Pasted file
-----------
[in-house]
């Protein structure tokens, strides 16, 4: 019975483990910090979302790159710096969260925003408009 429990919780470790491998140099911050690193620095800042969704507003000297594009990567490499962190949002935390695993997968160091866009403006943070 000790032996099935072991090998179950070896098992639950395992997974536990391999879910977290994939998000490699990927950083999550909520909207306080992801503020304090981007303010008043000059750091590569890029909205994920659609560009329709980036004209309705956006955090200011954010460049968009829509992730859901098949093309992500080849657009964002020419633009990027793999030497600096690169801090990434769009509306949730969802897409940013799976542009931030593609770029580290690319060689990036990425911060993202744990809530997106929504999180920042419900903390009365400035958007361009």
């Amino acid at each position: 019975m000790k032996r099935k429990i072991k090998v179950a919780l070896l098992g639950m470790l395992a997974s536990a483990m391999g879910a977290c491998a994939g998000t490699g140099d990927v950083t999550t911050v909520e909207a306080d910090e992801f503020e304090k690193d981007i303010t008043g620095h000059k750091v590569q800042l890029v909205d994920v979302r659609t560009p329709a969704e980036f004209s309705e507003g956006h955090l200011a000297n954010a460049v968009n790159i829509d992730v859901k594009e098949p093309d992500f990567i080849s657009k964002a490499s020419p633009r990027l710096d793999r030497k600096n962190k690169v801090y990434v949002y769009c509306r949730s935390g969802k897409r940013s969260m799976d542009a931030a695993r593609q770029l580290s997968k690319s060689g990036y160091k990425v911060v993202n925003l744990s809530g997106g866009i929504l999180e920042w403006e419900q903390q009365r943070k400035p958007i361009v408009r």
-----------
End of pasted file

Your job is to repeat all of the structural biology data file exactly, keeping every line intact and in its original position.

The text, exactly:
[in-house]
């Protein structure tokens, strides 16, 4: 019975483990910090979302790159710096969260925003408009 429990919780470790491998140099911050690193620095800042969704507003000297594009990567490499962190949002935390695993997968160091866009403006943070 000790032996099935072991090998179950070896098992639950395992997974536990391999879910977290994939998000490699990927950083999550909520909207306080992801503020304090981007303010008043000059750091590569890029909205994920659609560009329709980036004209309705956006955090200011954010460049968009829509992730859901098949093309992500080849657009964002020419633009990027793999030497600096690169801090990434769009509306949730969802897409940013799976542009931030593609770029580290690319060689990036990425911060993202744990809530997106929504999180920042419900903390009365400035958007361009």
């Amino acid at each position: 019975m000790k032996r099935k429990i072991k090998v179950a919780l070896l098992g639950m470790l395992a997974s536990a483990m391999g879910a977290c491998a994939g998000t490699g140099d990927v950083t999550t911050v909520e909207a306080d910090e992801f503020e304090k690193d981007i303010t008043g620095h000059k750091v590569q800042l890029v909205d994920v979302r659609t560009p329709a969704e980036f004209s309705e507003g956006h955090l200011a000297n954010a460049v968009n790159i829509d992730v859901k594009e098949p093309d992500f990567i080849s657009k964002a490499s020419p633009r990027l710096d793999r030497k600096n962190k690169v801090y990434v949002y769009c509306r949730s935390g969802k897409r940013s969260m799976d542009a931030a695993r593609q770029l580290s997968k690319s060689g990036y160091k990425v911060v993202n925003l744990s809530g997106g866009i929504l999180e920042w403006e419900q903390q009365r943070k400035p958007i361009v408009r």